One LEAKman partner is leading supplier of intelligent energy and water metering solutions, Denmark’s Kamstrup, whose role in the project is focused on making water consumption more transparent. Presently this involves almost 5,000 remotely-read smart meters now installed in LEAKman project demonstration areas.

Stig Knudsen, product manager at Kamstrup says: “To reduce water loss, you have to find leaks fast and to do that, you need to know what you’re looking for. That’s where we come in: mapping water loss through remote network reading and info codes.”

Alongside measuring consumption, Kamstrup’s meters enable ongoing online water balance monitoring across DMAs by providing utilities with metrics and notifications about leaks and bursts, temperature variations, tampering, and back flows.

Altogether the system will circumvent manual meter readings, estimated calculations and the problems relating to time-consuming follow-ups on inaccurate or missing readings.

Kamstrup also provides pressure sensors that allow the utilities to perform pressure optimization based on knowledge of the actual pressure at the critical points of the distribution network. Such an approach avoids reliance on ‘theory and assumptions’, and provides utilities far more accurate, actionable intelligence to work from, for instance facilitating tracking and possibly avoiding pressure surges altogether.

Another key player in LEAKman, and in Danish water supply scene, is AVK Group; a Danish outfit and a world leader in production of valves, hydrants, and accessories for water distribution network.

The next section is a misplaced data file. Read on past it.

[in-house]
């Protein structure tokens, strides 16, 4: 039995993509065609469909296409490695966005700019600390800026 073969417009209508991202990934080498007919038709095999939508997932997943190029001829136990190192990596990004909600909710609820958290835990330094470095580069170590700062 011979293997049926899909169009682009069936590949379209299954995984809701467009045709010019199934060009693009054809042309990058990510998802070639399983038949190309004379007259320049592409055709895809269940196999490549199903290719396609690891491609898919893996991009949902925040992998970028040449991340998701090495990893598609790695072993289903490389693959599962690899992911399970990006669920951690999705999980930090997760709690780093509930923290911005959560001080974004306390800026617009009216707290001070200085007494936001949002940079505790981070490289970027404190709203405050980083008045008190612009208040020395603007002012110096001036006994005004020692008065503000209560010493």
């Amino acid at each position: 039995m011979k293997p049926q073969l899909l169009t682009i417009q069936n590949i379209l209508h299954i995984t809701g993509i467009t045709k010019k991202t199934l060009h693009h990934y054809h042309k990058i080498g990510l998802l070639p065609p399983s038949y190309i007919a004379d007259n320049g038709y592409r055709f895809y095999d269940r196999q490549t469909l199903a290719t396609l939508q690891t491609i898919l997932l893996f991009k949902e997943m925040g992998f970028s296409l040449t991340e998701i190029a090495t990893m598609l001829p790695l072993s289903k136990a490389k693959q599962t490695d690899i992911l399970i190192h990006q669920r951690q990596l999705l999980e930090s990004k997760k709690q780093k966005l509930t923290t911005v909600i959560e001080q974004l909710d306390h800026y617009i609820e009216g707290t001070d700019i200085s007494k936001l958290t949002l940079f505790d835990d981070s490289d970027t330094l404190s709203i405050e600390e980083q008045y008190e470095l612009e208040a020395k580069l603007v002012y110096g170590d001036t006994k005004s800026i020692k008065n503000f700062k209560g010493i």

AVK’s advancement of sophisticated valve technology is key, since it enables operating supply at the lowest required pressure — thereby reducing both leakage from existing leaks and also burst frequency — whilst also reducing energy consumption and prolonging the lifetime of the pipes.

In fall 2018, intelligent valves for pressure reduction from AVK were implemented in two LEAKman demonstration areas. These AVK valves continuously manage and minimize the pressure across DMAs whilst ensuring the minimum required pressure at all end-user connections. Earlier feasibility studies have shown pressure reduction potentials of 35% in Klampenborg DMA and 30% in Mileparken DMA thanks in part to the valves.

Grundfos, a global leader in advanced pump solutions and a trendsetter in water technology, has also supported the work in Denmark that has secured such remarkably low NRW.

Intelligent pumps that are controlled by the actual demand of the systems lowers the pressure from pumping areas to an absolute minimum, thereby reducing both leakages and energy. This is the concept of demand driven distribution, developed by Grundfos to bring maximum benefit to the water utility.